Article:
By Joe Anuta
State Assemblyman Andrew Hevesi (D-Forest Hills) updated Middle Village about what lawmakers are doing to fight pollution-belching trains that plague the neighborhood at last Thursday’s Juniper Park Civic Association meeting.
Residents also had the opportunity to bend the ear of 104th Precinct brass, settle a turf war, meet their outstanding community cops and receive updates on a park in progress.
The next step in moving the location where garbage-toting CSX trains idle in the wee hours of the morning was set to take place this Thursday, according to Hevesi.
The trains currently idle for hours behind the houses of Middle Village residents who live near the corner of Juniper Boulevard South and 69th Place. Long lines of cars are then hooked up behind the engines.
So in addition to exhaust fumes, residents then endure the screech of metal-on-metal as the trains pull away and head north out of the neighborhood, several homeowners have repeatedly said.
The idling point will be exchanged for two points further south. The points will be away from the homes, but one will be closer to PS 128 and another near All Faiths Cemetery.
Lawmakers asked the city Department of Education to conduct an air-quality test last month. The first test showed that the relocated trains would not have a noticeable impact on the health of students, and the DOE approved the move, Hevesi said. But in order to make sure the move will not have adverse effects, and to appease concerned parents the city contracted a further air quality inspection that was set to occur this Thursday.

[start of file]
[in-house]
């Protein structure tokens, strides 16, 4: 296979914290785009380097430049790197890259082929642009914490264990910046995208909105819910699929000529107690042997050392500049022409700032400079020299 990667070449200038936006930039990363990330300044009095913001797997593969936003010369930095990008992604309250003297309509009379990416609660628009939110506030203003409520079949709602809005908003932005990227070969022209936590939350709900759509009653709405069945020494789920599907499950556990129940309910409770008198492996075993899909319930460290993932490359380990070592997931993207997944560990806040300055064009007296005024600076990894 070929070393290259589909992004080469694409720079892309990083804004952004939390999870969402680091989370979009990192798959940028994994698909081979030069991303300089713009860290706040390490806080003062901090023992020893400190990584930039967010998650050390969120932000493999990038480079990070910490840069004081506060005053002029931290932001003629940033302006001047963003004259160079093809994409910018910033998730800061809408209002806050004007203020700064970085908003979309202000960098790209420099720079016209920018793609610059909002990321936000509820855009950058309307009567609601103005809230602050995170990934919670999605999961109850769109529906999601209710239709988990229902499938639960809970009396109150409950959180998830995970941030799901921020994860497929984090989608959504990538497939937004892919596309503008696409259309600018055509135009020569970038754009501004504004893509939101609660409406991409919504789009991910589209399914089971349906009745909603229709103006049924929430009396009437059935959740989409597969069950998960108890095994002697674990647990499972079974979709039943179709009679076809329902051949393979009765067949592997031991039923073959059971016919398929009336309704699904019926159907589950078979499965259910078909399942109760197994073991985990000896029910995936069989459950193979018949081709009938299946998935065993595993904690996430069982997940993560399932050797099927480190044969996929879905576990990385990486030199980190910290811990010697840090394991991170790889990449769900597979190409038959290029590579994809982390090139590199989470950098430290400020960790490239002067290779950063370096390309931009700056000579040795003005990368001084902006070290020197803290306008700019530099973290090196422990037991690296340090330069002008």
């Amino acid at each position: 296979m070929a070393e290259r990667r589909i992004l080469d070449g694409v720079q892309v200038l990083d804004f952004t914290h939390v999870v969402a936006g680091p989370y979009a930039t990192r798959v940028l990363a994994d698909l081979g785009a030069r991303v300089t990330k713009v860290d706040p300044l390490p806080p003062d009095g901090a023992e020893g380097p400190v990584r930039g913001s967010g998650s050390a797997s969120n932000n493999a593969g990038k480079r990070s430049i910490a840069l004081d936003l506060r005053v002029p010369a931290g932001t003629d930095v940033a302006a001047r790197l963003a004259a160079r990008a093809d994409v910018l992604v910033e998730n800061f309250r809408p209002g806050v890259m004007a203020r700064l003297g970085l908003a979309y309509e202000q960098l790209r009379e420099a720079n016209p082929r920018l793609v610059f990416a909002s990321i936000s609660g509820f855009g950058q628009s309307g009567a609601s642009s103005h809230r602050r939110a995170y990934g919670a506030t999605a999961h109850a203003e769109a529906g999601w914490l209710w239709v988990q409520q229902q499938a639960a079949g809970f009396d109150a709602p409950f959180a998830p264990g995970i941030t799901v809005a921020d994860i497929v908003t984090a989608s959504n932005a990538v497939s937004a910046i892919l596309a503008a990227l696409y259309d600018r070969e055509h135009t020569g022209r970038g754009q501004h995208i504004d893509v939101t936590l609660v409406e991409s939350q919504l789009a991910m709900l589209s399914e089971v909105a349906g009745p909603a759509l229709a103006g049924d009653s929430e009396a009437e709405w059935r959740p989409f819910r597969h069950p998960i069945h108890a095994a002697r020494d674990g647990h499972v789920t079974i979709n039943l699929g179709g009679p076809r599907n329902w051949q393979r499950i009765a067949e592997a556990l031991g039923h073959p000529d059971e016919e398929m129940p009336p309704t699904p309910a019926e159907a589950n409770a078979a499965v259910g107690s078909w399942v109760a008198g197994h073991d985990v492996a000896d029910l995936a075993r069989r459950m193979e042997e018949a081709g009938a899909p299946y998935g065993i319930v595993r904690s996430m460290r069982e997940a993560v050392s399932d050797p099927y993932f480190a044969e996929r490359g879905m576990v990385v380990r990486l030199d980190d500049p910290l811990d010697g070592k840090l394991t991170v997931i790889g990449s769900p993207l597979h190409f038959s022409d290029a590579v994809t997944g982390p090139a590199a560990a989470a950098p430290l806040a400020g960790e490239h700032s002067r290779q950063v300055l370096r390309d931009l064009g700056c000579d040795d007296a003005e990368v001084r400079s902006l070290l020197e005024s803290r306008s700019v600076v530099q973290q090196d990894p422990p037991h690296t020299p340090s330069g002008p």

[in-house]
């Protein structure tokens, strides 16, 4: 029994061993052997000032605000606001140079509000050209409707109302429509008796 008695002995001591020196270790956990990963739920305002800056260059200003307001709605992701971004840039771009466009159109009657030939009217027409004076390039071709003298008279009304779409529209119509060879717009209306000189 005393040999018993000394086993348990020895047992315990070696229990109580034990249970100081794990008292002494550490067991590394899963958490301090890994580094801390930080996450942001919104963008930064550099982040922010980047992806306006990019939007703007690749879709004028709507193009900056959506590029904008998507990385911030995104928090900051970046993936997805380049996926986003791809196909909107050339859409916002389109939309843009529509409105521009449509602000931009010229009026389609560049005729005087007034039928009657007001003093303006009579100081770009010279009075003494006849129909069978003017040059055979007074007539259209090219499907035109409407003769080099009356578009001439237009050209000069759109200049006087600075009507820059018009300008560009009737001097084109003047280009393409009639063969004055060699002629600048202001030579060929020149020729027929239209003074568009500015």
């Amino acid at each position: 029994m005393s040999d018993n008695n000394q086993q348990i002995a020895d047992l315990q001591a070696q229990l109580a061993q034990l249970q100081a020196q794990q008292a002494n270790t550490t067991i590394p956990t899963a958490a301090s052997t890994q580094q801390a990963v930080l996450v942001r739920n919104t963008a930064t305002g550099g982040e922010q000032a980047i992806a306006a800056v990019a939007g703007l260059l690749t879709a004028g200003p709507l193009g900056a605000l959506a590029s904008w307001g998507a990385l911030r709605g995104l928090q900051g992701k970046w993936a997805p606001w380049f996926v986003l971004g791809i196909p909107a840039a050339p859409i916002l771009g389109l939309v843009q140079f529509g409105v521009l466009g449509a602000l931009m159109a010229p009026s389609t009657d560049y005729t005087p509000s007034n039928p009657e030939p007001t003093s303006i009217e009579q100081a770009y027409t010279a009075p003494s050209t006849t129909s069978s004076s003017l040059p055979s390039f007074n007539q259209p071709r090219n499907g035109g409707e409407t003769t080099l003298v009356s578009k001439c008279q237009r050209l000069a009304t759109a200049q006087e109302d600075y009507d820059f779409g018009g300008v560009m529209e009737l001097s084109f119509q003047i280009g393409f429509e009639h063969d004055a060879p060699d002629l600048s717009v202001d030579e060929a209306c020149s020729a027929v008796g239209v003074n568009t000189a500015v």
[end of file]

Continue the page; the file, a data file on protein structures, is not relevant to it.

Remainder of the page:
Capt. Michael Cody, commanding officer of the 104th Precinct, also took complaints at the meeting and got an earful from residents who complained about speeders, illegally parked cars and noisy parties.
Cody assured residents he would look into each situation that was mentioned.
“If he says he’ll look into it, he’ll look into it,” said civic President Robert Holden.
Holden also presented four officers from the 104th with awards for outstanding service.
Sgt. Michael Jones and police officers Nigel Peart, John Ryan, Robert Sowden and Sabrina Inga all took their awards and posed for pictures, but quickly shuffled out afterward.
A green space may be coming to Middle Village, according to Lydon Sleeper, chief of staff to City Councilwoman Elizabeth Crowley (D-Middle Village).
Crowley’s office is currently negotiating with the city and the Long Island Rail Road to remove an abandoned newsstand at the corner of Metropolitan Avenue and Fresh Pond Road and instead replace it with a green space, he said.
Crowley’s office allocated $100,000 in the fiscal year 2010 budget to have it removed, but since the plot is not owned by the city — and hence city funds would be going toward a non-city purpose — Crowley’s office has been navigating the bureaucratic landscape to try and get the project started.
Although he could not put a specific timeline on the project, the LIRR visited the site the day after the meeting to advance the project further.
Reach reporter Joe Anuta by e-mail at [email protected] or by phone at 718-260-4566.